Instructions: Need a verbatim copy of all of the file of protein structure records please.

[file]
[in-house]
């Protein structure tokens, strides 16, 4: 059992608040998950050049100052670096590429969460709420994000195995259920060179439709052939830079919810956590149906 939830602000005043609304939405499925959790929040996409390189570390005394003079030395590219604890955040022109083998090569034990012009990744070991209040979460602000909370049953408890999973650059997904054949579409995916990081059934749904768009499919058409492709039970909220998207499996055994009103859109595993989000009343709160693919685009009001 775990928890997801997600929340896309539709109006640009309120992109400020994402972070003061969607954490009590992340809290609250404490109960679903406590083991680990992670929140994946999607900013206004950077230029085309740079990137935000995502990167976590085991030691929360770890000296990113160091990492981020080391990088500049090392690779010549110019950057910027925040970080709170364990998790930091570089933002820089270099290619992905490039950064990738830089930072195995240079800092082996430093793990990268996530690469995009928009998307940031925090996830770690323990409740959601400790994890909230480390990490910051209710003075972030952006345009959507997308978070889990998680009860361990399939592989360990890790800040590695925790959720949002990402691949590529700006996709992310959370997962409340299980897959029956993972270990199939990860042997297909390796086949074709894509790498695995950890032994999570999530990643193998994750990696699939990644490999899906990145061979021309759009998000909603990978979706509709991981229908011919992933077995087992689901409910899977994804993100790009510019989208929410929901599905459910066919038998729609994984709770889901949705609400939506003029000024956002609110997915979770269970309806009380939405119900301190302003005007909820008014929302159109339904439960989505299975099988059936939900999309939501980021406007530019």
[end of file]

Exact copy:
[in-house]
């Protein structure tokens, strides 16, 4: 059992608040998950050049100052670096590429969460709420994000195995259920060179439709052939830079919810956590149906 939830602000005043609304939405499925959790929040996409390189570390005394003079030395590219604890955040022109083998090569034990012009990744070991209040979460602000909370049953408890999973650059997904054949579409995916990081059934749904768009499919058409492709039970909220998207499996055994009103859109595993989000009343709160693919685009009001 775990928890997801997600929340896309539709109006640009309120992109400020994402972070003061969607954490009590992340809290609250404490109960679903406590083991680990992670929140994946999607900013206004950077230029085309740079990137935000995502990167976590085991030691929360770890000296990113160091990492981020080391990088500049090392690779010549110019950057910027925040970080709170364990998790930091570089933002820089270099290619992905490039950064990738830089930072195995240079800092082996430093793990990268996530690469995009928009998307940031925090996830770690323990409740959601400790994890909230480390990490910051209710003075972030952006345009959507997308978070889990998680009860361990399939592989360990890790800040590695925790959720949002990402691949590529700006996709992310959370997962409340299980897959029956993972270990199939990860042997297909390796086949074709894509790498695995950890032994999570999530990643193998994750990696699939990644490999899906990145061979021309759009998000909603990978979706509709991981229908011919992933077995087992689901409910899977994804993100790009510019989208929410929901599905459910066919038998729609994984709770889901949705609400939506003029000024956002609110997915979770269970309806009380939405119900301190302003005007909820008014929302159109339904439960989505299975099988059936939900999309939501980021406007530019």